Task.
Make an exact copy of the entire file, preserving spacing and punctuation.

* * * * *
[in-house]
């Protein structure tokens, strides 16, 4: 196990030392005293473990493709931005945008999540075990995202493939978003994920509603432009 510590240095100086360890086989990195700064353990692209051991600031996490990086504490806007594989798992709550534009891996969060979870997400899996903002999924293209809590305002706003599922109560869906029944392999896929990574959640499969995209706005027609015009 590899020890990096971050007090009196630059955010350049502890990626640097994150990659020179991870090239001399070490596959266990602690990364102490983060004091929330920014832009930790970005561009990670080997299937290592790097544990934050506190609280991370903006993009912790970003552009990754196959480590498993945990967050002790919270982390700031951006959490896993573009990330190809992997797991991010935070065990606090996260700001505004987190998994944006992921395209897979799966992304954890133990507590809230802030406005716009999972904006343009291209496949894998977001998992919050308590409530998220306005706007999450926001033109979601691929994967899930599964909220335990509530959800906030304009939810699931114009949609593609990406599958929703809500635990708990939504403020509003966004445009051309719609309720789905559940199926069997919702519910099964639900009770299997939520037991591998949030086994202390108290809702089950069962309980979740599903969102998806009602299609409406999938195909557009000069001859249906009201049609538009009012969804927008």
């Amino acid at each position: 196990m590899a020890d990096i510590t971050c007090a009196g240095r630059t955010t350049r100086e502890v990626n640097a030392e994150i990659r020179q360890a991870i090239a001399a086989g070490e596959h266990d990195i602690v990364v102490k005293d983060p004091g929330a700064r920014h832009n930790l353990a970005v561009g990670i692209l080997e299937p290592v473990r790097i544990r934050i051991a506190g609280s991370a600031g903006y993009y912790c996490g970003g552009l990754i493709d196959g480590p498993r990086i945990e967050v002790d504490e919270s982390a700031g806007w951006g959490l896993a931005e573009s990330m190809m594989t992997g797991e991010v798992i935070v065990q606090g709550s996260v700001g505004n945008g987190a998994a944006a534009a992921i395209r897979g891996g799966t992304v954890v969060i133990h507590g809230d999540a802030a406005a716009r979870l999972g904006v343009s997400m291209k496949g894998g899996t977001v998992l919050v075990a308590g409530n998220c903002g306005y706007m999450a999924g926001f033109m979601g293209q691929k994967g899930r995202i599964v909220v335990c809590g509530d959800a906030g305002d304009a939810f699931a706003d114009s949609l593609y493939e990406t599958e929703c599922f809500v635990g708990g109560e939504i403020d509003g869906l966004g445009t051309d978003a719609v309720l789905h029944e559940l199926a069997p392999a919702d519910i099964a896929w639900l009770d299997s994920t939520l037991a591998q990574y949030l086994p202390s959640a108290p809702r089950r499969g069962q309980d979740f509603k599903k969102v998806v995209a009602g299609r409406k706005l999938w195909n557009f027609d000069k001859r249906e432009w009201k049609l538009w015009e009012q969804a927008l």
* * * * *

[in-house]
């Protein structure tokens, strides 16, 4: 196990030392005293473990493709931005945008999540075990995202493939978003994920509603432009 510590240095100086360890086989990195700064353990692209051991600031996490990086504490806007594989798992709550534009891996969060979870997400899996903002999924293209809590305002706003599922109560869906029944392999896929990574959640499969995209706005027609015009 590899020890990096971050007090009196630059955010350049502890990626640097994150990659020179991870090239001399070490596959266990602690990364102490983060004091929330920014832009930790970005561009990670080997299937290592790097544990934050506190609280991370903006993009912790970003552009990754196959480590498993945990967050002790919270982390700031951006959490896993573009990330190809992997797991991010935070065990606090996260700001505004987190998994944006992921395209897979799966992304954890133990507590809230802030406005716009999972904006343009291209496949894998977001998992919050308590409530998220306005706007999450926001033109979601691929994967899930599964909220335990509530959800906030304009939810699931114009949609593609990406599958929703809500635990708990939504403020509003966004445009051309719609309720789905559940199926069997919702519910099964639900009770299997939520037991591998949030086994202390108290809702089950069962309980979740599903969102998806009602299609409406999938195909557009000069001859249906009201049609538009009012969804927008």
């Amino acid at each position: 196990m590899a020890d990096i510590t971050c007090a009196g240095r630059t955010t350049r100086e502890v990626n640097a030392e994150i990659r020179q360890a991870i090239a001399a086989g070490e596959h266990d990195i602690v990364v102490k005293d983060p004091g929330a700064r920014h832009n930790l353990a970005v561009g990670i692209l080997e299937p290592v473990r790097i544990r934050i051991a506190g609280s991370a600031g903006y993009y912790c996490g970003g552009l990754i493709d196959g480590p498993r990086i945990e967050v002790d504490e919270s982390a700031g806007w951006g959490l896993a931005e573009s990330m190809m594989t992997g797991e991010v798992i935070v065990q606090g709550s996260v700001g505004n945008g987190a998994a944006a534009a992921i395209r897979g891996g799966t992304v954890v969060i133990h507590g809230d999540a802030a406005a716009r979870l999972g904006v343009s997400m291209k496949g894998g899996t977001v998992l919050v075990a308590g409530n998220c903002g306005y706007m999450a999924g926001f033109m979601g293209q691929k994967g899930r995202i599964v909220v335990c809590g509530d959800a906030g305002d304009a939810f699931a706003d114009s949609l593609y493939e990406t599958e929703c599922f809500v635990g708990g109560e939504i403020d509003g869906l966004g445009t051309d978003a719609v309720l789905h029944e559940l199926a069997p392999a919702d519910i099964a896929w639900l009770d299997s994920t939520l037991a591998q990574y949030l086994p202390s959640a108290p809702r089950r499969g069962q309980d979740f509603k599903k969102v998806v995209a009602g299609r409406k706005l999938w195909n557009f027609d000069k001859r249906e432009w009201k049609l538009w015009e009012q969804a927008l």